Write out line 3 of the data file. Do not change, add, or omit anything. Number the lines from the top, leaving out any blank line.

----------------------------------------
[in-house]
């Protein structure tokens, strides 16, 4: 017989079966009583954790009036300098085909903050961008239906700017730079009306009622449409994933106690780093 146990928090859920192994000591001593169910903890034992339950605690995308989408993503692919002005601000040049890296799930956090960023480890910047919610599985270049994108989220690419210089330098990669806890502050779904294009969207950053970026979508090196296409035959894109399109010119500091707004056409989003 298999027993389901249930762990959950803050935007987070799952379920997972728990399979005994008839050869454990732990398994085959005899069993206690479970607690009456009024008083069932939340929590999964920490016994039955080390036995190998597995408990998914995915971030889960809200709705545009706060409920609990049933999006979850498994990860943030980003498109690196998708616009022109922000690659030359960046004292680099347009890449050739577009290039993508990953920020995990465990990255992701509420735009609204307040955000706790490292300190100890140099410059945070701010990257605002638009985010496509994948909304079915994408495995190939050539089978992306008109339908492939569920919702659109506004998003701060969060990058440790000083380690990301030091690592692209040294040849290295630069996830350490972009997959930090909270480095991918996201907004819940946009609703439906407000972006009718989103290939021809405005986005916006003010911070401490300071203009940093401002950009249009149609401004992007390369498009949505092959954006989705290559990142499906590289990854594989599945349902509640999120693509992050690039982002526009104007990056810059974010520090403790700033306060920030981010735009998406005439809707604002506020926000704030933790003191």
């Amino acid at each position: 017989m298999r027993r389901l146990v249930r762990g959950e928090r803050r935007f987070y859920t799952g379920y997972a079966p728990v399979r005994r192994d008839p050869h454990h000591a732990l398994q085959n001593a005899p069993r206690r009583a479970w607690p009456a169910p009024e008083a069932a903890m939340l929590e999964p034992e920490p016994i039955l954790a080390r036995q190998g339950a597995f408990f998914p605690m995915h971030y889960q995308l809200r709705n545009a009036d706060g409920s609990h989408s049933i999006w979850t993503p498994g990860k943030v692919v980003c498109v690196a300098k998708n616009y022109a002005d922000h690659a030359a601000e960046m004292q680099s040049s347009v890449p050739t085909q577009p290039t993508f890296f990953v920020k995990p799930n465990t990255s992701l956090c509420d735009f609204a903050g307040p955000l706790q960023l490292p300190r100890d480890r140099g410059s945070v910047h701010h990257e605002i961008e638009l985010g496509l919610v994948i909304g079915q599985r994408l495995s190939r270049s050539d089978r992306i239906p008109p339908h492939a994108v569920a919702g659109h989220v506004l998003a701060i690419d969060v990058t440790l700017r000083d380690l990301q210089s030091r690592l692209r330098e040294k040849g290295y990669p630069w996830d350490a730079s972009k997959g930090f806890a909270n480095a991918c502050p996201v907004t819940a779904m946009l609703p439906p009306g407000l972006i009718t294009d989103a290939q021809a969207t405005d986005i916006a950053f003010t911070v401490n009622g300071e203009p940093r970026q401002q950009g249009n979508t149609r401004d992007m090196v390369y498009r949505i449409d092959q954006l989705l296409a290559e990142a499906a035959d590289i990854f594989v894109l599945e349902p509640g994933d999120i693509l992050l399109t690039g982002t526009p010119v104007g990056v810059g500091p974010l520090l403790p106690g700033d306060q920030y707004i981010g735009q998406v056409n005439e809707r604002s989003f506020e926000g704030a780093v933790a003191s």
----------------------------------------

């Amino acid at each position: 017989m298999r027993r389901l146990v249930r762990g959950e928090r803050r935007f987070y859920t799952g379920y997972a079966p728990v399979r005994r192994d008839p050869h454990h000591a732990l398994q085959n001593a005899p069993r206690r009583a479970w607690p009456a169910p009024e008083a069932a903890m939340l929590e999964p034992e920490p016994i039955l954790a080390r036995q190998g339950a597995f408990f998914p605690m995915h971030y889960q995308l809200r709705n545009a009036d706060g409920s609990h989408s049933i999006w979850t993503p498994g990860k943030v692919v980003c498109v690196a300098k998708n616009y022109a002005d922000h690659a030359a601000e960046m004292q680099s040049s347009v890449p050739t085909q577009p290039t993508f890296f990953v920020k995990p799930n465990t990255s992701l956090c509420d735009f609204a903050g307040p955000l706790q960023l490292p300190r100890d480890r140099g410059s945070v910047h701010h990257e605002i961008e638009l985010g496509l919610v994948i909304g079915q599985r994408l495995s190939r270049s050539d089978r992306i239906p008109p339908h492939a994108v569920a919702g659109h989220v506004l998003a701060i690419d969060v990058t440790l700017r000083d380690l990301q210089s030091r690592l692209r330098e040294k040849g290295y990669p630069w996830d350490a730079s972009k997959g930090f806890a909270n480095a991918c502050p996201v907004t819940a779904m946009l609703p439906p009306g407000l972006i009718t294009d989103a290939q021809a969207t405005d986005i916006a950053f003010t911070v401490n009622g300071e203009p940093r970026q401002q950009g249009n979508t149609r401004d992007m090196v390369y498009r949505i449409d092959q954006l989705l296409a290559e990142a499906a035959d590289i990854f594989v894109l599945e349902p509640g994933d999120i693509l992050l399109t690039g982002t526009p010119v104007g990056v810059g500091p974010l520090l403790p106690g700033d306060q920030y707004i981010g735009q998406v056409n005439e809707r604002s989003f506020e926000g704030a780093v933790a003191s």